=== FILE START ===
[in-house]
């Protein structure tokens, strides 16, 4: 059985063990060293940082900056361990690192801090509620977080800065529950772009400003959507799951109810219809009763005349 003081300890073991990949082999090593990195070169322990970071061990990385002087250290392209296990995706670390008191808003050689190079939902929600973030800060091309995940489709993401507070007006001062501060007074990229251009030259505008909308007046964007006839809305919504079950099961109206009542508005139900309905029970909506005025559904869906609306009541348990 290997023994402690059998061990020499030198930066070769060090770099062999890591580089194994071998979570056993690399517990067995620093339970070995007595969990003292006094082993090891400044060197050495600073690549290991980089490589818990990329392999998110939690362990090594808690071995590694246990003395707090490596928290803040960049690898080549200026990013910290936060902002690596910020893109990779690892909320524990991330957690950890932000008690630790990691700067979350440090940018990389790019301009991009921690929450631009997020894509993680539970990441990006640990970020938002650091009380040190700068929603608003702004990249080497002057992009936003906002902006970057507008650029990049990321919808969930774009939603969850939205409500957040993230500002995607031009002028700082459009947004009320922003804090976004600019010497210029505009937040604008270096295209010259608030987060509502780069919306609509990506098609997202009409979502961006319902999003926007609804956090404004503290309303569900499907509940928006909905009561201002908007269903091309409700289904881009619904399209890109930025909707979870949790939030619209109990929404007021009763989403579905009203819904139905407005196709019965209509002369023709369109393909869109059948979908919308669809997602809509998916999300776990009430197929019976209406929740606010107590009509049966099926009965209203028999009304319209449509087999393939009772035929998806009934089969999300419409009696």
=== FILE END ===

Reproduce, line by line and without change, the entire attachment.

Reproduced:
[in-house]
């Protein structure tokens, strides 16, 4: 059985063990060293940082900056361990690192801090509620977080800065529950772009400003959507799951109810219809009763005349 003081300890073991990949082999090593990195070169322990970071061990990385002087250290392209296990995706670390008191808003050689190079939902929600973030800060091309995940489709993401507070007006001062501060007074990229251009030259505008909308007046964007006839809305919504079950099961109206009542508005139900309905029970909506005025559904869906609306009541348990 290997023994402690059998061990020499030198930066070769060090770099062999890591580089194994071998979570056993690399517990067995620093339970070995007595969990003292006094082993090891400044060197050495600073690549290991980089490589818990990329392999998110939690362990090594808690071995590694246990003395707090490596928290803040960049690898080549200026990013910290936060902002690596910020893109990779690892909320524990991330957690950890932000008690630790990691700067979350440090940018990389790019301009991009921690929450631009997020894509993680539970990441990006640990970020938002650091009380040190700068929603608003702004990249080497002057992009936003906002902006970057507008650029990049990321919808969930774009939603969850939205409500957040993230500002995607031009002028700082459009947004009320922003804090976004600019010497210029505009937040604008270096295209010259608030987060509502780069919306609509990506098609997202009409979502961006319902999003926007609804956090404004503290309303569900499907509940928006909905009561201002908007269903091309409700289904881009619904399209890109930025909707979870949790939030619209109990929404007021009763989403579905009203819904139905407005196709019965209509002369023709369109393909869109059948979908919308669809997602809509998916999300776990009430197929019976209406929740606010107590009509049966099926009965209203028999009304319209449509087999393939009772035929998806009934089969999300419409009696």